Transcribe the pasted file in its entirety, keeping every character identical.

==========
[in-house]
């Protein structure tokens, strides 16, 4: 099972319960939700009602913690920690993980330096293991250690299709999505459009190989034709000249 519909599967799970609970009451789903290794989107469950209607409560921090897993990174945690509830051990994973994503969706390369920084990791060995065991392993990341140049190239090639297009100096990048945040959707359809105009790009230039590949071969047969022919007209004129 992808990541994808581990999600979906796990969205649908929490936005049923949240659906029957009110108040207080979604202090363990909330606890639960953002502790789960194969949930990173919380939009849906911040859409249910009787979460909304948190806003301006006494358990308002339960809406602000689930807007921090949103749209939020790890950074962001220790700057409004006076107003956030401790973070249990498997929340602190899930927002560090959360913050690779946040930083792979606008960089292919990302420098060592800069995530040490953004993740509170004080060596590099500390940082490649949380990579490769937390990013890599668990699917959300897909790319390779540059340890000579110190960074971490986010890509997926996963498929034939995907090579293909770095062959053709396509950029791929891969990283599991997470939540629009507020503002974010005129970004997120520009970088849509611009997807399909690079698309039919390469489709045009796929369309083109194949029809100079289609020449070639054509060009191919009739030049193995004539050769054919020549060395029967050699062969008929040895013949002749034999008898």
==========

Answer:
[in-house]
């Protein structure tokens, strides 16, 4: 099972319960939700009602913690920690993980330096293991250690299709999505459009190989034709000249 519909599967799970609970009451789903290794989107469950209607409560921090897993990174945690509830051990994973994503969706390369920084990791060995065991392993990341140049190239090639297009100096990048945040959707359809105009790009230039590949071969047969022919007209004129 992808990541994808581990999600979906796990969205649908929490936005049923949240659906029957009110108040207080979604202090363990909330606890639960953002502790789960194969949930990173919380939009849906911040859409249910009787979460909304948190806003301006006494358990308002339960809406602000689930807007921090949103749209939020790890950074962001220790700057409004006076107003956030401790973070249990498997929340602190899930927002560090959360913050690779946040930083792979606008960089292919990302420098060592800069995530040490953004993740509170004080060596590099500390940082490649949380990579490769937390990013890599668990699917959300897909790319390779540059340890000579110190960074971490986010890509997926996963498929034939995907090579293909770095062959053709396509950029791929891969990283599991997470939540629009507020503002974010005129970004997120520009970088849509611009997807399909690079698309039919390469489709045009796929369309083109194949029809100079289609020449070639054509060009191919009739030049193995004539050769054919020549060395029967050699062969008929040895013949002749034999008898």